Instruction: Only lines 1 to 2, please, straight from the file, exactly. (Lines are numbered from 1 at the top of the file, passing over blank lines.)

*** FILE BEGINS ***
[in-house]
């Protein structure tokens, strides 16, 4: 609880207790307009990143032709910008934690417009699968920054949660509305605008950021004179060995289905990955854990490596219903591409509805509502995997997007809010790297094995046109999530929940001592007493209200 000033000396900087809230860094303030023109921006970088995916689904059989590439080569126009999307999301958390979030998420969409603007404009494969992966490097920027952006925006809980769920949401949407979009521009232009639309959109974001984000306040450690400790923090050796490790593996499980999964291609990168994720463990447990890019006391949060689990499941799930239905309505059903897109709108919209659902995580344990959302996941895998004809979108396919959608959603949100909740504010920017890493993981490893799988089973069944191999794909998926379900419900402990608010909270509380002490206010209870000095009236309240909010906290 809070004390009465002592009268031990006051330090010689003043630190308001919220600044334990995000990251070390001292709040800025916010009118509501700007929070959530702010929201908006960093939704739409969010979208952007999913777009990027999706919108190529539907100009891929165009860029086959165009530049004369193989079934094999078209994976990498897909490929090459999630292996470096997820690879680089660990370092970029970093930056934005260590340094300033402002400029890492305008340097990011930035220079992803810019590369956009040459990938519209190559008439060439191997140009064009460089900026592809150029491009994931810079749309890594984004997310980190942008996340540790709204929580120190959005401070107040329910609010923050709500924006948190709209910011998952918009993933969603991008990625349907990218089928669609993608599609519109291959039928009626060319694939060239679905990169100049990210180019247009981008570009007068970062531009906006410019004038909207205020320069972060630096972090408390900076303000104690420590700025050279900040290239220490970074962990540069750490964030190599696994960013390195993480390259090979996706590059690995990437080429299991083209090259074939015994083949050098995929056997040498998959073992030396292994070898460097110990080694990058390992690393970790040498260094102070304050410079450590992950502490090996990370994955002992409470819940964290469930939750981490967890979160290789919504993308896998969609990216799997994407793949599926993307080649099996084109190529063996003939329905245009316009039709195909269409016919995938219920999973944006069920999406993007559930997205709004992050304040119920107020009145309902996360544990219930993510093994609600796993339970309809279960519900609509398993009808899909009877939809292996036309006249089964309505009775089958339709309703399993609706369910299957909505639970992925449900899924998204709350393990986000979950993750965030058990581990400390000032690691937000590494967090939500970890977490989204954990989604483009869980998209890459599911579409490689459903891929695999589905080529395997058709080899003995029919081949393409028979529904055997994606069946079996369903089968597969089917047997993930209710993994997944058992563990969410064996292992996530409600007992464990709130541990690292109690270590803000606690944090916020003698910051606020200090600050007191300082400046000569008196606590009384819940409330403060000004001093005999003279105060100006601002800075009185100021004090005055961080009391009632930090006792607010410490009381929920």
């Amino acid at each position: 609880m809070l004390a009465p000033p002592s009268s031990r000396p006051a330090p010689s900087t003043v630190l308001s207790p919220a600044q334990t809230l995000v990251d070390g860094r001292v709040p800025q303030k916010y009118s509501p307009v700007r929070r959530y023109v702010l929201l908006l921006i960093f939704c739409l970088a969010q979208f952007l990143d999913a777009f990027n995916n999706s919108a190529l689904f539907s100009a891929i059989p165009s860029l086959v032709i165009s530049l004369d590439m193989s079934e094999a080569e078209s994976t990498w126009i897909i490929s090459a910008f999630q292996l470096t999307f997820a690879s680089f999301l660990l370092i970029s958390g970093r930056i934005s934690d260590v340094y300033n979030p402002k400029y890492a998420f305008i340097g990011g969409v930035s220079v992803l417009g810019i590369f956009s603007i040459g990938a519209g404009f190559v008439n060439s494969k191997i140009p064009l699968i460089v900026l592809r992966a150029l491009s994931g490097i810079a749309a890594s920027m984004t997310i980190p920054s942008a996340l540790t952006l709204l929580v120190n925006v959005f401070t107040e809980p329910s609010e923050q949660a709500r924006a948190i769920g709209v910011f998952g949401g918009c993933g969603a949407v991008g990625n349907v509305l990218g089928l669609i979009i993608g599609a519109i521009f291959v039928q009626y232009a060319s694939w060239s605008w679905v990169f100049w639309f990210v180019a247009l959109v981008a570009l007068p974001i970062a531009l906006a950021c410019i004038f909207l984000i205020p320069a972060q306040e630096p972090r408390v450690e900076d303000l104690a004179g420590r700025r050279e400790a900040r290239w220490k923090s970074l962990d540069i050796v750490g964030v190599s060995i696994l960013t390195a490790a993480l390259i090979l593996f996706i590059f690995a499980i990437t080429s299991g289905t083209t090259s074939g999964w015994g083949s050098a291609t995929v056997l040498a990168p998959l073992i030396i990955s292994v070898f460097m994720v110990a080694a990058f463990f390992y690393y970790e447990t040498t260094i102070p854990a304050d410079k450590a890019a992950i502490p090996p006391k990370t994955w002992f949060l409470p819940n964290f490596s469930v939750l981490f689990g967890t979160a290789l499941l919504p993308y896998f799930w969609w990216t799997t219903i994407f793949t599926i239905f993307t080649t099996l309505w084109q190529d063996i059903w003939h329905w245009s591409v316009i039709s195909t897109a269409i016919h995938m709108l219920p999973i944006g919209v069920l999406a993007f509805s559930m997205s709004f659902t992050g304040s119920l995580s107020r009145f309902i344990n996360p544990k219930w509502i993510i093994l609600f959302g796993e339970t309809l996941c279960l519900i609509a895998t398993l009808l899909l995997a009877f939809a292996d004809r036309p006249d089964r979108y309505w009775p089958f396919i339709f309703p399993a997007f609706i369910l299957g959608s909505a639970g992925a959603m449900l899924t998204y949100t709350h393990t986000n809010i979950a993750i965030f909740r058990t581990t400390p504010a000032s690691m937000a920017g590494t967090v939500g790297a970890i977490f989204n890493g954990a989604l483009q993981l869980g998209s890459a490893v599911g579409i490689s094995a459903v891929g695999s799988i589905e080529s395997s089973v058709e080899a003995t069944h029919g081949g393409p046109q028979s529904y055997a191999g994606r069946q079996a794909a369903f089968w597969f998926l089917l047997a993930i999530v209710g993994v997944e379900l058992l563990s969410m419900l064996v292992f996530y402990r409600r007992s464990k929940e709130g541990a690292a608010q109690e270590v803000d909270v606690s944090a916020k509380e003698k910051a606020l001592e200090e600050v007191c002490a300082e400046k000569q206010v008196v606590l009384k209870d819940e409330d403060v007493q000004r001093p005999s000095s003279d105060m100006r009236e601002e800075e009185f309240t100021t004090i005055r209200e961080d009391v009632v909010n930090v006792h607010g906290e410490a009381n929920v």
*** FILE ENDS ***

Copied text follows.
[in-house]
């Protein structure tokens, strides 16, 4: 609880207790307009990143032709910008934690417009699968920054949660509305605008950021004179060995289905990955854990490596219903591409509805509502995997997007809010790297094995046109999530929940001592007493209200 000033000396900087809230860094303030023109921006970088995916689904059989590439080569126009999307999301958390979030998420969409603007404009494969992966490097920027952006925006809980769920949401949407979009521009232009639309959109974001984000306040450690400790923090050796490790593996499980999964291609990168994720463990447990890019006391949060689990499941799930239905309505059903897109709108919209659902995580344990959302996941895998004809979108396919959608959603949100909740504010920017890493993981490893799988089973069944191999794909998926379900419900402990608010909270509380002490206010209870000095009236309240909010906290 809070004390009465002592009268031990006051330090010689003043630190308001919220600044334990995000990251070390001292709040800025916010009118509501700007929070959530702010929201908006960093939704739409969010979208952007999913777009990027999706919108190529539907100009891929165009860029086959165009530049004369193989079934094999078209994976990498897909490929090459999630292996470096997820690879680089660990370092970029970093930056934005260590340094300033402002400029890492305008340097990011930035220079992803810019590369956009040459990938519209190559008439060439191997140009064009460089900026592809150029491009994931810079749309890594984004997310980190942008996340540790709204929580120190959005401070107040329910609010923050709500924006948190709209910011998952918009993933969603991008990625349907990218089928669609993608599609519109291959039928009626060319694939060239679905990169100049990210180019247009981008570009007068970062531009906006410019004038909207205020320069972060630096972090408390900076303000104690420590700025050279900040290239220490970074962990540069750490964030190599696994960013390195993480390259090979996706590059690995990437080429299991083209090259074939015994083949050098995929056997040498998959073992030396292994070898460097110990080694990058390992690393970790040498260094102070304050410079450590992950502490090996990370994955002992409470819940964290469930939750981490967890979160290789919504993308896998969609990216799997994407793949599926993307080649099996084109190529063996003939329905245009316009039709195909269409016919995938219920999973944006069920999406993007559930997205709004992050304040119920107020009145309902996360544990219930993510093994609600796993339970309809279960519900609509398993009808899909009877939809292996036309006249089964309505009775089958339709309703399993609706369910299957909505639970992925449900899924998204709350393990986000979950993750965030058990581990400390000032690691937000590494967090939500970890977490989204954990989604483009869980998209890459599911579409490689459903891929695999589905080529395997058709080899003995029919081949393409028979529904055997994606069946079996369903089968597969089917047997993930209710993994997944058992563990969410064996292992996530409600007992464990709130541990690292109690270590803000606690944090916020003698910051606020200090600050007191300082400046000569008196606590009384819940409330403060000004001093005999003279105060100006601002800075009185100021004090005055961080009391009632930090006792607010410490009381929920």